• How Fatty Acids Vary in Their Impact on HealthThe Skinny on FatsThe Essential Fatty AcidsLong-chain Polyunsaturated Fatty Acids Are Synthesized in the Body from Omega-3 andOmega-6FDA Cites ALA as the Only Truly “Essential” Fatty AcidEPA, DHA and ALA Are Used to Enhance Foods and BeveragesOmega-3 Fatty Acids Are Categorized by Structure and Nutritional FunctionALA Appears to Have No Specific Function Other Than as a Precursor to EPA and DHAThe Fourth Important Omega-3—Stearidonic AcidSources of Omega-3 Fatty Acids in FoodsTable 2-1: Primary Sources of Omega-3, Omega-6 and Omega-9 Fatty Acids in FoodsAmounts of EPA/DHA in Omega-3 SourcesFish Oil as a Source of Omega-3sOther Marine Animal Sources of Omega-3 Fatty AcidsNon-fish Sources of Omega-3 Fatty AcidsFlaxseed Oil as a Source of Omega-3sAlgal Oil as a Source of Omega-3sGetting the Right Amount and Balance of DHA and EPA from Algal SourcesOther Plant Sources of Omega-3 Fatty AcidsEssential Fatty Acid Deficiency Very CommonImbalance of Omega-3 to Omega-6 Intake Linked to Many DiseasesStudies Support a Growing List of Health Benefits Related to Intake of Omega-3sThe Roles of DHA and EPA in Human HealthTable 2-2: Health Benefits Reported from Adequate Consumption of Omega-3 Fatty AcidsOmega-3 Benefits Mother and Fetus During PregnancyNeurologic Benefits of Omega-3s Begin Before BirthBenefits of Omega-3 Fatty Acids in Preventing or Improving Cardiovascular DiseaseThe Link Between Omega-3 Deficiency and Metabolic SyndromeOmega-3 Fatty Acids Have FDA Approval for Benefits in HyperlipidemiaDigestive Problems May Be Related to Omega-3 DeficiencyOmega-3 Fatty Acids Are Essential to Cell Membrane HealthOmega-3 Deficiency Linked to Gluten IntoleranceOmega-3 Fatty Acids Beneficial to Neuropsychiatric ProblemsOmega-3 Crucial to Cognitive Functioning in AdultsOmega-3 Benefits Patients with AnxietyGrowing Evidence for Benefits of Omega-3 for DepressionOmega-3s Benefit Children Suffering from ADHDOmega-3 Improves Well-Being and Functioning of Children with Asperger SyndromeBeneficial Effects of Omega-3s on Vision and HearingOmega-3 Decreases Muscle Loss Associated with AgingOmega-3 Deficiency Linked to Cancer and InflammationInflammation Is Key to Many Disorders and Diseases Improved by Consumption of Omega-3Fatty AcidsTable 2-3: Selected Conditions and Diseases With an Inflammatory ComponentRelationship Between Pathological Inflammation and DiseaseDepression May Have an Inflammatory ComponentResearch Continues Into the Role of Omega-3 in the Treatment of Atherosclerosis, anInflammatory Cardiovascular DisorderResearch Reveals the Mechanism by Which Omega-3 Fatty Acids Influence Inflammation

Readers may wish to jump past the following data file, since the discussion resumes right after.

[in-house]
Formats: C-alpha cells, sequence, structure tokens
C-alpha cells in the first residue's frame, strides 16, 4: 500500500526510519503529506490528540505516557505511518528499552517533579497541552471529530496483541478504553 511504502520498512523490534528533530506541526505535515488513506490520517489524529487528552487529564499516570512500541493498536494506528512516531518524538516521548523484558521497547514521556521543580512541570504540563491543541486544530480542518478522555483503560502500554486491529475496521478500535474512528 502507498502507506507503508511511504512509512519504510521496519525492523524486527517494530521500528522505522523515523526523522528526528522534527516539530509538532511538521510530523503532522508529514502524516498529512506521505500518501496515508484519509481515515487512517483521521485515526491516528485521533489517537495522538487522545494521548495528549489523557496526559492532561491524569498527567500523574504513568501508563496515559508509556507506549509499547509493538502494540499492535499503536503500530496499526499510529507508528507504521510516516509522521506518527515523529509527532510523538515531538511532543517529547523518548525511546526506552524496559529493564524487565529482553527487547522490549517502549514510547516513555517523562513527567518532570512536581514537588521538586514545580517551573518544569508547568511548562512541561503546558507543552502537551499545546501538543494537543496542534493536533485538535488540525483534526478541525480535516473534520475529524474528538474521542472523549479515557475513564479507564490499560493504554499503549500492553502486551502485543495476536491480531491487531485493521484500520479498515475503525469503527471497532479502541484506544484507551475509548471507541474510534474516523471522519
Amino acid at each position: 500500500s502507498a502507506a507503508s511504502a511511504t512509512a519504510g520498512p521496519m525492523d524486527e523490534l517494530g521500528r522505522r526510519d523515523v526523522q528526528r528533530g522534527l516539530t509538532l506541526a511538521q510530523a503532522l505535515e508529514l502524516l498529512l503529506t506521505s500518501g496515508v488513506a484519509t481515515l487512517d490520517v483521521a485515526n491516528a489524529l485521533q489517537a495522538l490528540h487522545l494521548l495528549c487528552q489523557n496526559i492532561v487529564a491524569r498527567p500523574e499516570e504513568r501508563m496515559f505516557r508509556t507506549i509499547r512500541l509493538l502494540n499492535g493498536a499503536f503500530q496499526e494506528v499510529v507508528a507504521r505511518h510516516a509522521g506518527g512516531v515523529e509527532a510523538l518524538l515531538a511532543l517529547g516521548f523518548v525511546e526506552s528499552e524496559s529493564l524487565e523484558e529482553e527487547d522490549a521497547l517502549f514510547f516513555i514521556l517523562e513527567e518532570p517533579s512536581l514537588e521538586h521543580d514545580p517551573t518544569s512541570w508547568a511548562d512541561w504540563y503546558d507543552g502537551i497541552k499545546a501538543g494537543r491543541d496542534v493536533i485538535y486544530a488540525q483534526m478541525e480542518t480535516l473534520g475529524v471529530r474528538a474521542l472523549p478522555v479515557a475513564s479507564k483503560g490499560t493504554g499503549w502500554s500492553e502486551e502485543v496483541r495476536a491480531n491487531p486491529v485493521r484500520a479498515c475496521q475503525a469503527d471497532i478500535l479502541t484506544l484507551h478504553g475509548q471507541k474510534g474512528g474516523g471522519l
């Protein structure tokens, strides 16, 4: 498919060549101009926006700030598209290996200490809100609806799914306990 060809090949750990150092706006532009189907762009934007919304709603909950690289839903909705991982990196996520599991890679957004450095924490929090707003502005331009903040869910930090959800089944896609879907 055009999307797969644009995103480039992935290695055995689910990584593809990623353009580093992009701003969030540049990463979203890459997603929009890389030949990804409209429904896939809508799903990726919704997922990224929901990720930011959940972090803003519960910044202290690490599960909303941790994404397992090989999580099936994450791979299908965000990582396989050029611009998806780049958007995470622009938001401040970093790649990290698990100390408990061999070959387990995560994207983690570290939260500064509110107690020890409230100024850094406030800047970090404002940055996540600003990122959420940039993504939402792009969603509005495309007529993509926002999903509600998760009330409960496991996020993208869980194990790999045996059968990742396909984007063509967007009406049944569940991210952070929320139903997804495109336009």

• Is it Possible to Consume Too Much Omega-3?From Supplements to Foods and BeveragesAmerican Dietetic Association Advises That Food Is Better than Supplements as a DeliverySystem for Omega-3Recommended Daily Intake of DHA and EPAThe Advantages of Fortifying Foods and Beverages with Omega-3Fatty Acids Compared to Consumption of SupplementsKnowledge About Omega-3 Fatty Acids Advances QuicklyIncreasing Use of Omega-3 in Foods and BeveragesThe Saturation Point for Omega-3 Is Far From ReachedChapter 3: Regulatory EnvironmentKey PointsEncouraging Regulatory Events in the European Union Bode Well for Omega-3 Food andBeverage MarketEuropean Food Safety Authority (EFSA) Adopts Opinion on Labeling Reference Intake Valuesfor Omega-3 Fatty AcidsEuropean Food Safety Authority Dietary Reference Values AdoptedNutrition Claims Set by the EFSAEuropean Union Omega-3 Labeling Regulations Lead to Consumer Confidence and Establishthe Foundation for Increased Product LaunchesScientists Criticize European Labeling RegulationCodex Committee on Fats and Oils Adopts Swiss Proposal to Develop Fish Oil StandardHistory of the U.S. Regulatory Situation Relating to Foods and BeveragesThe U.S. Dietary Supplement Health and Education Act of 1994Adding Beneficial Nutrients to Conventional FoodsTable 3-1: Permitted Nutrient Content Claims for Omega-3s in the United StatesThe United States Lags Behind the European Union in Regulations Relating to Omega-3The FDA Issues Qualified Health Claim for Omega-3sStructure/Function ClaimsTable 3-2: Structure/Function Claims on Selected Omega-3-Fortified Foods and BeveragesNutrient Content ClaimsTable 3-3: Nutrient Content Claims on Selected Omega-3-Fortified Foods and BeveragesThe U.S. National Center for Complementary and Alternative Medicine Supports Benefits ofOmega-3 Fatty AcidsDepartment of Health and Human Services Guidelines Fail to Address Benefits of EPA/DHADietary Recommendations for Consuming Omega-3sEfforts to Establish Recommended Daily Allowances for EPA/DHAStandardizing the Percentage of DHA and EPA in Fish OilChapter 4: Products and IngredientsKey PointsProducts With “High Omega-3” and “High DHA” Product Claims Introduced Between 2005and 2010 Represent 12.9% of All New Product IntroductionsTable 4-1: U.S. Food and Beverage Product Introductions Carrying a “High Omega-3” or“High DHA” Content Reference, 2005-2010Table 4-2: U.S. Food and Beverage Product Introductions Carrying a “High Omega-3” or“High DHA” Content Reference: By Top Product Categories, 2005-2010IngredientsOmega-3s Used to Enhance Foods and Beverages